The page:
Cast and Characters
Bela Lugosi as Count Dracula
Helen Chandler as Mina
David Manners as John Harker
Dwight Frye as Renfield
Edward Van Sloan as Van Helsing
Herbert Nunston as Dr Seward
Frances Dade as Lucy
Joan Standing as Nurse Briggs
Charles K. Gerrard as Martin
Bela Lugosi as Count Dracula is depicted the way that is none other than expected. Stereotypically, the Count is shown as a dark, mysterious and alluring character. Interestingly, the Count is always dressed impeccably - as if to make a statement. The overall depiction of Count Dracula makes the audience feel extremely uncomfortable as they try to decode the white, livid creature of the night. Van Helsing makes a strong point when he states "You forget doctor, that mad men have great strength. Dracula has great strength." Dracula comes acrss as an oddly generous man at the beginning of the movie - offering Jonathon his finest wine, whereas the audience fails to recognize where this generosity disappears to as the movie unfolds. Compared to other appropriations of Bram Stoker's 'Dracula,' Bela Lugosi's seems to be the least focused on Dracula as a character - and more focused on Mina.
Lucy is shown as a somewhat dismal character who seems to simply disapear midst the production. The interestingly developed scene in which Lucy was bitten leaves the audience to put the pieces of the puzzle together and as these pieces came together, the audience couldn't help but sympathize with such an unsuspecting, unfortunate victim to Dracula's wrath. Lucy plays a far less substantial role to Bram Stokers novel.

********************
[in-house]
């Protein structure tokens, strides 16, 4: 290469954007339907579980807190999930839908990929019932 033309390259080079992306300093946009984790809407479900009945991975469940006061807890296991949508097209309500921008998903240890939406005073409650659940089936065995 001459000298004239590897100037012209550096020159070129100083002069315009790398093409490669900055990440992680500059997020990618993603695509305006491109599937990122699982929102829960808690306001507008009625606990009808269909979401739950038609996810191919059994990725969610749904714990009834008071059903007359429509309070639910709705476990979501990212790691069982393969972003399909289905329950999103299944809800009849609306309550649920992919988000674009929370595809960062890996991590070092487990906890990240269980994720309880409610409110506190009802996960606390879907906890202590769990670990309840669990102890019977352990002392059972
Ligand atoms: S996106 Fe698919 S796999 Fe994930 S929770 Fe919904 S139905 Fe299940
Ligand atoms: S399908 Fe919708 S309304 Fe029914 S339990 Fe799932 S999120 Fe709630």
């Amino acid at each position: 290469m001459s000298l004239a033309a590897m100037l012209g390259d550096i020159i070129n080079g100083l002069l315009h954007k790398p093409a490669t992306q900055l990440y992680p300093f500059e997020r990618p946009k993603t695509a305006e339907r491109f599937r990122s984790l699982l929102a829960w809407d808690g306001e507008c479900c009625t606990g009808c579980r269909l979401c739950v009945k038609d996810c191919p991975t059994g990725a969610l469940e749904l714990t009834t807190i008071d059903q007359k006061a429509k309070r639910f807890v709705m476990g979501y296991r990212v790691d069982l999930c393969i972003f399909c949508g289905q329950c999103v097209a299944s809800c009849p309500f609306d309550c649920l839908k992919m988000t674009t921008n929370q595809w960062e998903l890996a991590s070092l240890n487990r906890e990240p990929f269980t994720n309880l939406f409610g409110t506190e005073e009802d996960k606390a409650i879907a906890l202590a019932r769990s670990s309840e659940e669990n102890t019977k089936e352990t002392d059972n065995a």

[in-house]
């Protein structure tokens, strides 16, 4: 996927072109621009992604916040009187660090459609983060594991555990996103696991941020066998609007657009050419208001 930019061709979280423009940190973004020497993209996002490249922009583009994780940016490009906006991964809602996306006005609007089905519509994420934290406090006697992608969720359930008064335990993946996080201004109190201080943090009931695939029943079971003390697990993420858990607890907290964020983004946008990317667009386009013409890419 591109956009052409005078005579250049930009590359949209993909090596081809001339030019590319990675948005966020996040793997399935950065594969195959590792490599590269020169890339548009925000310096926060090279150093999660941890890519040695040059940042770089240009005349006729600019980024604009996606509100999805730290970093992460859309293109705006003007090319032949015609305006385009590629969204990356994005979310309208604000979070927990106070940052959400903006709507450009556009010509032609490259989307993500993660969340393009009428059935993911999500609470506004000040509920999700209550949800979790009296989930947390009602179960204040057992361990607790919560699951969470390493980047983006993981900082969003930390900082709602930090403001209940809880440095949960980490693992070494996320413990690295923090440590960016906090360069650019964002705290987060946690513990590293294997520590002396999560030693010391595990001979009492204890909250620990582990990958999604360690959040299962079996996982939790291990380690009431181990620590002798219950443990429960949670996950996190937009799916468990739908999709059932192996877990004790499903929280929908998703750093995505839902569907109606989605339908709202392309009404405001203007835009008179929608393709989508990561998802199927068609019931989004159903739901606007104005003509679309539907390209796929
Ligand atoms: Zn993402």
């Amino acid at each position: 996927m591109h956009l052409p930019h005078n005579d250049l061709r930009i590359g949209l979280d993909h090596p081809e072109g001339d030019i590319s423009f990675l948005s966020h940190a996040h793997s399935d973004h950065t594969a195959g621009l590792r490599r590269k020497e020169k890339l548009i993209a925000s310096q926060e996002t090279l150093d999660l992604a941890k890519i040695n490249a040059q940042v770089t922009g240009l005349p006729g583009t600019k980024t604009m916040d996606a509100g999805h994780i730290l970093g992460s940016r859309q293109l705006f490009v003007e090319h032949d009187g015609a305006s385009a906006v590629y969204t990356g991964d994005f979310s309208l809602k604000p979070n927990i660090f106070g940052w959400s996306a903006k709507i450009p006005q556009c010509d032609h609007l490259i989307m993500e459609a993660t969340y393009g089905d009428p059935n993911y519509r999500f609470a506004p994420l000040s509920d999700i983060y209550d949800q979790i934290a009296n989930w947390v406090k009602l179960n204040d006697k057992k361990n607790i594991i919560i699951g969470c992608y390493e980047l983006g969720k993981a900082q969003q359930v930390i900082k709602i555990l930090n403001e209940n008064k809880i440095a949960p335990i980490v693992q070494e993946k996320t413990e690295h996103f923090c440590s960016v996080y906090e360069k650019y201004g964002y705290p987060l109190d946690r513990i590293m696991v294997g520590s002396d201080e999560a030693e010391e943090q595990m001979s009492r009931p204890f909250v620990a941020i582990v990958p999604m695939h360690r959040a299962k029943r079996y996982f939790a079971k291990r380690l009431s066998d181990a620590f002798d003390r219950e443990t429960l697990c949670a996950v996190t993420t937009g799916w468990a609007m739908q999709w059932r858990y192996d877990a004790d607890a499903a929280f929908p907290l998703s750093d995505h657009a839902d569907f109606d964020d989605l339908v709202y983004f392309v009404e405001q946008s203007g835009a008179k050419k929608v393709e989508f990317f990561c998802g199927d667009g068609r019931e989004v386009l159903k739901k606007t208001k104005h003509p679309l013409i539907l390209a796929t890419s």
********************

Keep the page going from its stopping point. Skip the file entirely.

About the Director- Tod Browning
Tod Browning - born Charles Albert Browning in 1880 showed an interest in directing from a young age, often putting on small productions in his very own backyard. Tod showed interest in the circus life and performing and ran away from home at the age of 16 to become a performer, where he changed his name to Tod and travelled extensively with sideshows, carnivals and circuses. Browning moved back to New York in 1917 after he'd decided enough was enough and gave up the lift of a travelling performer.
Tod turned to directing after the release of his first film in 1917. Tod produced countless films and silent films before releasing Dracula, which is now his most infamous production - despite the initial disappointment Universal Studios felt towards the film.